Eventually I passed her, and couldn't really see any.  As I was deciding that in fact there were none, we came to a spot where there was an intersection and no flagging tape.  There had been flagging tape, old compared to the course flagging tape, but still flagging tape.  So the girl and I consulted and decided to go back.  At this point I was certain the tree was flagged so that you didn't go straight.  Sure enough we got back to the tree and saw the front-runners coming down the big hill.  I have to admit, I walked up the hill - I figured I had added at least a kilometre onto the course, and wasn't racing anyone other than the other girl who went off course, and she was now behind me.  I saw Sara on her way down, and started running again once I got to the top.  Heading towards the turn around I saw the guy I'd passed ages ago and he said I was almost at the turnaround (which I got to and realized that the course was definitely short).  I headed back up another good-sized hill and saw the other girl heading towards the turnaround.

I was ahead of her, but I wanted to beat her - totally MY fault I went off course, my responsibility to know the course, and my dumb for following another racer - but I still wanted to beat her.  So when I got to the start of the hill I tried to run at a good pace and heading down the big hill I figured I had an advantage with my Dion snowshoes and good cleats (she was wearing the Northern Lite running snowshoes, and I have Northern Lites for backpacking and the cleats suck on the descents, one reason why I went with the Dions).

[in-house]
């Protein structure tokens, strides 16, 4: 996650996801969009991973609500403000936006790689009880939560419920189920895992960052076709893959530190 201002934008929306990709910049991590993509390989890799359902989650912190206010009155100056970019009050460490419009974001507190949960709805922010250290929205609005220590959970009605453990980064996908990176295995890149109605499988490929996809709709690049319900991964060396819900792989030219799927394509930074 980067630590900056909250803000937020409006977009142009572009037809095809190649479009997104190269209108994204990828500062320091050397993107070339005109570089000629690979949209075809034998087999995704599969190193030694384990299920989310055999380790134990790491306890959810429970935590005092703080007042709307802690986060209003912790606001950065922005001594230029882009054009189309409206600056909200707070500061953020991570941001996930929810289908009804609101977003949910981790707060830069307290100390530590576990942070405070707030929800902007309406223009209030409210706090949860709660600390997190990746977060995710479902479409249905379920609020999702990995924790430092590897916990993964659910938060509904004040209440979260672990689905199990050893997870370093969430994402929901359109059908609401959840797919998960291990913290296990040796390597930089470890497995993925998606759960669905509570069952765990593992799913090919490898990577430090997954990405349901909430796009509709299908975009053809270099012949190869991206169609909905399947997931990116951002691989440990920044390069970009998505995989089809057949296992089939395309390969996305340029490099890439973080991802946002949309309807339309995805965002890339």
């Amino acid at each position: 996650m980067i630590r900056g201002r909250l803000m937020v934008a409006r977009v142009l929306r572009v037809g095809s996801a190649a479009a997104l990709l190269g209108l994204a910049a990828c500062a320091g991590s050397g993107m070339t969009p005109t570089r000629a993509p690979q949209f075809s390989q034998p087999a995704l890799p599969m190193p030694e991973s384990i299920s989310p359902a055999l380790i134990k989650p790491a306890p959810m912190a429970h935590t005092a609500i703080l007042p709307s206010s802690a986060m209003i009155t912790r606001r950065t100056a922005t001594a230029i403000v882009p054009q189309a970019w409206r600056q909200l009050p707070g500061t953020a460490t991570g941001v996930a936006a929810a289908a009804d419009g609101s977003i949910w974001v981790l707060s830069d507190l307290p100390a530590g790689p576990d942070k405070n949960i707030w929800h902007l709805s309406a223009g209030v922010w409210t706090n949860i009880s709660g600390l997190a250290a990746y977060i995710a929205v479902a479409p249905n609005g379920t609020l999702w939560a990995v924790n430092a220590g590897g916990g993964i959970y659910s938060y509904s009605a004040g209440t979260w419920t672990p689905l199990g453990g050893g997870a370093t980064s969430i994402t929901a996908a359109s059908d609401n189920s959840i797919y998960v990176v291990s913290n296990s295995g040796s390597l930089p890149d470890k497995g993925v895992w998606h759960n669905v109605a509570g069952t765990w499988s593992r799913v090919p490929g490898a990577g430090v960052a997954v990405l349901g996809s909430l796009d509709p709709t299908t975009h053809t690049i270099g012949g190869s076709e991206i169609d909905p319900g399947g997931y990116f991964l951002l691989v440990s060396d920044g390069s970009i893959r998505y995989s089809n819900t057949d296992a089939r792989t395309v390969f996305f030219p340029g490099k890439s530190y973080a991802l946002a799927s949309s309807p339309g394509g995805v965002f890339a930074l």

At the Dion Frontenac Snowshoe Race, I got passed in the last 50 metres or so,  and wanted to avoid this happening, so when I got to the flatter section (some slight rolling hills, I suppose, but mostly going down) I tried to stay consistent and speed up a bit.  I crossed the road and headed back into the powerlines and knew I was almost done.  In the end, I put quite a bit of distance on the girl and came in ahead very comfortably. 

My Garmin showed 8.28k.  I played the track in Garmin Connect and going off course for the additional out and back added on 1.2k.  I finished in 1:02, so not fast, but I'm still good with it.

I realized I need to learn how to pace a snowshoe race.  Obviously I need to do more snowshoe running.  I can run a lot faster not on snowshoes (duh) but since snowshoe running is so much harder I think I pace myself easier than I need to.  That said, my legs were tired biking the next day, but not terribly so.  I just hadn't expected them to be at all.

One positive - when I ran the Frontenac race, which was shorter, my core was tired at the end (cardio and legs fine).  This time, my core was fine - I've been doing some easy core work 3X/week and it looks like it is paying off.  

Coming in at the finish:

Despite going off course, I had a great time.  I got to see Derrick and Sara, which was nice, and picked up some new UltrAspire product from Derrick as well as borrowing a Joe Strummer book, which is a good read so far. 


  1. Never a fun feeling going off course (happens to everyone), but I totally admire how you accepted it and looked at the positives.

    Great news on the core work too, and thanks for the reminder of that which I need right now.

    Great job, and nice seeing you guys.

    1. Thanks! I've never gone off course before, so it had to happen at some point. As long as I don't make a habit of it ;)